"Topolect" is in China!

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Readers of Language Log will be thoroughly familiar with "topolect", since it is one of our regular categories (see, for example, hereherehereherehere, and especially here).  Imagine my delight when I received from Neil Kubler the following photograph of a label in an ethnographical museum in China:

An initial note from Neil:

At the Hakka Culture Museum in Meixian that I visited one morning they have a large display showing different Hakka (sub)dialects; and in the English version they use the word "topolect" that you first created and popularized. So topolects have made it to China!

Another, later note from Neil:

I have to admit, I was (pleasantly) surprised to see the word "topolect" staring me in the face 10 days ago at the Zhōngguó Kèjiā bówùguǎn 中國客家博物館 HAKKA MUSEUM OF CHINA in Meizhou, Guangdong Province. I'm genuinely curious as to how it got there. Perhaps one of your students, or a student of a student, eventually returned to China and began using or spreading it?

We all know, of course, why it's the Zhōngguó kèjiā bówùguǎn 中國客家博物館 HAKKA MUSEUM OF CHINA and not just the Kèjiā bówùguǎn 客家博物館 ("Hakka Museum"). The same reason why one of my favorite Southern Min dictionaries published by the Maryknoll Fathers in Taichung, Taiwan is titled the Zhōngguó Mǐnnányǔ Yīngyǔ zìdiǎn 中國閩南語英語字典 (China Southern MIn-English Dictionary), though the English title is merely Amoy-English Dictionary.

Three cheers for topolects.

I'm all the more intrigued that the word "topolect" on the Hakka Museum label occurs not as a direct translation of fāngyán 方言, which it was designed to render with exactitude into English, but as the equivalent of Kèjiāhuà 客家话 ("Hakka [language]") (the translation of the Chinese into English is not an exact one-for-one rendering, but more of a loose paraphrase).  Indeed, the word fāngyán 方言 doesn't even appear on the label at all, which is fine by me.  Instead, the only other linguistic term on the label is Méizhōu huà 梅州话 ("Meizhou speech").  This indicates all the more that "topolect" has been indigenized in Chinese English, at least as it is used in Meizhou, and is not viewed simply as a makeshift equivalent of fāngyán 方言.

A couple of earlier posts on Hakka language and people:



13 Comments »

  1. Michael Watts said,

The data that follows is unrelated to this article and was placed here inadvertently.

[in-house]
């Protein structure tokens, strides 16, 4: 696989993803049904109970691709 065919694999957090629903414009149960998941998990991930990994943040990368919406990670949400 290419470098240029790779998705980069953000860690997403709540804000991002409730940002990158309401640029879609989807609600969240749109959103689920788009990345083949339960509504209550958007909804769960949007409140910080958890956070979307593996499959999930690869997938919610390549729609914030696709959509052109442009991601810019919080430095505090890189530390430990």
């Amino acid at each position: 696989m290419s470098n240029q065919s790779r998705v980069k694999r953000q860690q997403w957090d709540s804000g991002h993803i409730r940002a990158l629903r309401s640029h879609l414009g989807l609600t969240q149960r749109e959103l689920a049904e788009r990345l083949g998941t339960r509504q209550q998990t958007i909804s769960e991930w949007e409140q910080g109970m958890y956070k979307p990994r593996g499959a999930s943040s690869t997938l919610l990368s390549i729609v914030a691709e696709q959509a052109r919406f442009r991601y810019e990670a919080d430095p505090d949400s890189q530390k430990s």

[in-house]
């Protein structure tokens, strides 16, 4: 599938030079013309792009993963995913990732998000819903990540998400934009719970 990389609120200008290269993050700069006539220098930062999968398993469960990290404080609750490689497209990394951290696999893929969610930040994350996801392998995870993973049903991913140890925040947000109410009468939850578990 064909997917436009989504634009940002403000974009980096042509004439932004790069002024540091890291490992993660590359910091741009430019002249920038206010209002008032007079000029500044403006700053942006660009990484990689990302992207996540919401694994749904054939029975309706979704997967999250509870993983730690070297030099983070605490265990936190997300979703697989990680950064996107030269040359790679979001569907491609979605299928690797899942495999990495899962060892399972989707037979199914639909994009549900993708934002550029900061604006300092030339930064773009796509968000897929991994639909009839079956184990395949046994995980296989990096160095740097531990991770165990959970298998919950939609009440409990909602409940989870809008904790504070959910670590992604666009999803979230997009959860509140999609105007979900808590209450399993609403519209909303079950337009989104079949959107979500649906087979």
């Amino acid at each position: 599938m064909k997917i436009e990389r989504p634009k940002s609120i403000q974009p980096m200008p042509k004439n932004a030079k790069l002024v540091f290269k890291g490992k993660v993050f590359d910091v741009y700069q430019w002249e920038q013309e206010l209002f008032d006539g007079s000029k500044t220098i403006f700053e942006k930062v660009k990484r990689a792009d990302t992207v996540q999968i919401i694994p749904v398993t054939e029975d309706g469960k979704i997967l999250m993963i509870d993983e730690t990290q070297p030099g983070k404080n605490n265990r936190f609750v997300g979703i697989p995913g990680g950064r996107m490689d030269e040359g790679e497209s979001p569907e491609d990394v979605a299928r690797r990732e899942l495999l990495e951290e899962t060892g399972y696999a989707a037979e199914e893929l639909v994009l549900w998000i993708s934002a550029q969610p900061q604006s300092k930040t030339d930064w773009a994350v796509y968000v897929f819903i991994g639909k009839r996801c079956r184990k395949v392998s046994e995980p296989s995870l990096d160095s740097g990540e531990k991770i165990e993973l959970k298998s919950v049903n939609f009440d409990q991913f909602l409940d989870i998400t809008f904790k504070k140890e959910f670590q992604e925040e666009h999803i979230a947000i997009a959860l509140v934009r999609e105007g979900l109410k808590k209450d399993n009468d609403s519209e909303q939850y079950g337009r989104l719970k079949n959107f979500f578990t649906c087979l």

April 14, 2018 @ 1:18 am

    I'm all the more intrigued that the word "topolect" on the Hakka Museum label occurs not as a direct translation of fāngyán 方言, which it was designed to render with exactitude into English, but as the equivalent of Kèjiāhuà 客家话 ("Hakka [language]")

    I was going to ask about this very thing. Given that Hakka is not conceived of as the language of a place but the language of a people, wherever those people might happen to be, why do we want to call it a "topolect"?

  2. S. Valkemirer said,

    April 14, 2018 @ 4:25 am

    Did Victor Mair coin the word "topolect" or did he actually re-coin it?

    The word is listed here:

    Gold, David L. 1981. “Lect: A New Productive Suffix and Free Form.” Leuvense Bijdragen: Tijdschrift voor Germaanse filologie. Vol. 70. Pp. 49-52.

    __. 1982. “More on lect.” Leuvense Bijdragen: Tijdschrift voor Germaanse filologie. Vol. 71. No. 4. Pp. 443-445.

  3. Victor Mair said,

    April 14, 2018 @ 7:13 am

    @S. Valkemirer

    Since I was completely unaware of those two articles by David L. Gold, and since I expressly invented "topolect" to be an exact rendering of fāngyán 方言, it was an independent coinage.

    If anyone has access to the two articles by David L. Gold, I'd be grateful if you could tell me what he says about "topolect", and whether he provides references to earlier usages of the term.

  4. Victor Mair said,

    April 14, 2018 @ 7:33 am

    "why do we want to call it a 'topolect'?"

    1. To match the Chinese usage, i.e., fāngyán 方言. That's what Chinese linguists call it.

    2. Chinese linguists consider Meixian to be the standard form of Hakka, and that is what the Hakka Culture Museum there proudly stresses on the label in question.

    Ideally, in terms of linguistic classification, I believe that we should think of Hakka as a language, but we cannot completely ignore the past and current usage of 1.3 billion Chinese who do refer to it as a fāngyán 方言 ("topolect"). Furthermore, all languages and lects are manifested / realized as they are spoken in certain places, and that includes Russian, German, Italian, English, French, Swahili, Thai, etc. So, in that sense, the notion of fāngyán 方言 ("topolect") does fill a need in discussions of language, i.e., when focusing on a particular place or places where a form of speech is spoken. As I have stated many times before, I do not think that the term fāngyán 方言 ("topolect") is useful for purposes of linguistic classification.

  5. David Marjanović said,

    April 14, 2018 @ 9:32 am

    I'm even more surprised that anything "has been approbated as standard Hakka by the Chinese Government".

  6. Levantine said,

    April 14, 2018 @ 6:48 pm